Hand Fracture-Broken Hand

Broken bones of the hand may involve the fingers or the palm of the hand. With some fractures (breaks), the fingers may be overlapped or cross over each other with movement. A common location to sustain a break is the small finger metacarpal neck. This type of break is often referred to as a boxer’s fracture, with individuals often reporting that they punched a wall. Non-operative treatment options for hand fractures include immobilization (splinting/casting) with or without manipulation of the bone fragments. Operative treatment options include closed reduction and pinning, open reduction and internal fixation, and external fixation techniques. The decision regarding nonoperative versus operative treatment is complex and should be discussed with your treating physician.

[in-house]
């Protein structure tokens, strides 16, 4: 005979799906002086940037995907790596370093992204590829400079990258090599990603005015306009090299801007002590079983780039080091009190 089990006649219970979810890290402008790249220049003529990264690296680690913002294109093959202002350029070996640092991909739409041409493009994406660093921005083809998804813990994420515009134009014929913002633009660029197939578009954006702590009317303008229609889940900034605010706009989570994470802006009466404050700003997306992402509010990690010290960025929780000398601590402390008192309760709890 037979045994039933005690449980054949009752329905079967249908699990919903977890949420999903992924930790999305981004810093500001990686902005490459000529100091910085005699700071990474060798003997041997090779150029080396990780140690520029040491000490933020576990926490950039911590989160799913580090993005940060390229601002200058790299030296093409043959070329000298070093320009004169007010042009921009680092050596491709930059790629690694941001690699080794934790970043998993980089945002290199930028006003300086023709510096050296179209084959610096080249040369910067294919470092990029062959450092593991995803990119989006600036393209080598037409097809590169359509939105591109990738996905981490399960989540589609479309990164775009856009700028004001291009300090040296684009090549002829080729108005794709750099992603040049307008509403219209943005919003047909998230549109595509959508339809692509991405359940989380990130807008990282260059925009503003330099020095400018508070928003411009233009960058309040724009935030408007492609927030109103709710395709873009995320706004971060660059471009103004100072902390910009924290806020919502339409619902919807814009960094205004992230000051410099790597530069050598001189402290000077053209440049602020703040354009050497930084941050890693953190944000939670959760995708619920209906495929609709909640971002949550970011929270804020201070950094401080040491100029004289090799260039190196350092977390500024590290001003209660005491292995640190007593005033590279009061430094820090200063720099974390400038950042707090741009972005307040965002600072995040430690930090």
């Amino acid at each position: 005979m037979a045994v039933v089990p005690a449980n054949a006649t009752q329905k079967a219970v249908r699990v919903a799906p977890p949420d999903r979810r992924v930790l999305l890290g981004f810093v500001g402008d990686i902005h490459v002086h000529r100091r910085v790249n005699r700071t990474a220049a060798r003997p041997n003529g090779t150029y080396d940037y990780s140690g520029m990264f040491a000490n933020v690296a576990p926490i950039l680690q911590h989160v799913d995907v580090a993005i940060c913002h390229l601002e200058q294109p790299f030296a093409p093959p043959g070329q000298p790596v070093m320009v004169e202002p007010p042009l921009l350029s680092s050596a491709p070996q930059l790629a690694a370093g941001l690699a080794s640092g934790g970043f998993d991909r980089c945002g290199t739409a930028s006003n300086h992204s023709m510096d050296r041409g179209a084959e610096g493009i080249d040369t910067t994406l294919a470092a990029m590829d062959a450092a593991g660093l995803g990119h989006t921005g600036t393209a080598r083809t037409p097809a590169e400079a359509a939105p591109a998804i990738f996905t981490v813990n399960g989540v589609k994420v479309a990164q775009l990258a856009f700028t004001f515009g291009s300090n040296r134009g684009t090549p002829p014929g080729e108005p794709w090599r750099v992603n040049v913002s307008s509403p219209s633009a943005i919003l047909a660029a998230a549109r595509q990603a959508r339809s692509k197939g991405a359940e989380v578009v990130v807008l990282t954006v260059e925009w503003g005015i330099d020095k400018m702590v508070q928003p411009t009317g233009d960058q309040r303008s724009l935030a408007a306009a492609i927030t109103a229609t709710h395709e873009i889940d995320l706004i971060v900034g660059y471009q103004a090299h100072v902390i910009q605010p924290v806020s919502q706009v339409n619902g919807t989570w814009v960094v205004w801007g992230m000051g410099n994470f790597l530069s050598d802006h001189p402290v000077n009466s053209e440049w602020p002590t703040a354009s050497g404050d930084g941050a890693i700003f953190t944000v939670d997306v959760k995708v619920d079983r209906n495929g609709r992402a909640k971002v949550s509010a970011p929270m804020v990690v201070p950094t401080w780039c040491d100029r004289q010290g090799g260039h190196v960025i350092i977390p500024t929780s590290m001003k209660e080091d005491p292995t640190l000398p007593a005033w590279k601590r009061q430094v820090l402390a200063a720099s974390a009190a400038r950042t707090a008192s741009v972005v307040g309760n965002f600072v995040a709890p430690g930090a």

After sustaining a broken hand, individuals may develop stiffness. A course of exercises and therapy to assist with symptoms may be discussed by your treating physician.

Outcomes after Hand Surgery vary and risks and benefits should be discussed in detail with your treating physician. Nonoperative treatment also carries risks and benefits which should be discussed with your treating physician.

Disclaimer: This information is not intended to covey, substitute or supplant any medical advice. In order to establish a treating relationship, please schedule and complete your visits with a licensed physician.

Copyright 12/9/2021 Tanay Amin, MD
Do not copy, distribute, or publish this article. Please contact Precision Hand and Orthopedic Surgery PLLC with regards to any inquiries or corrections.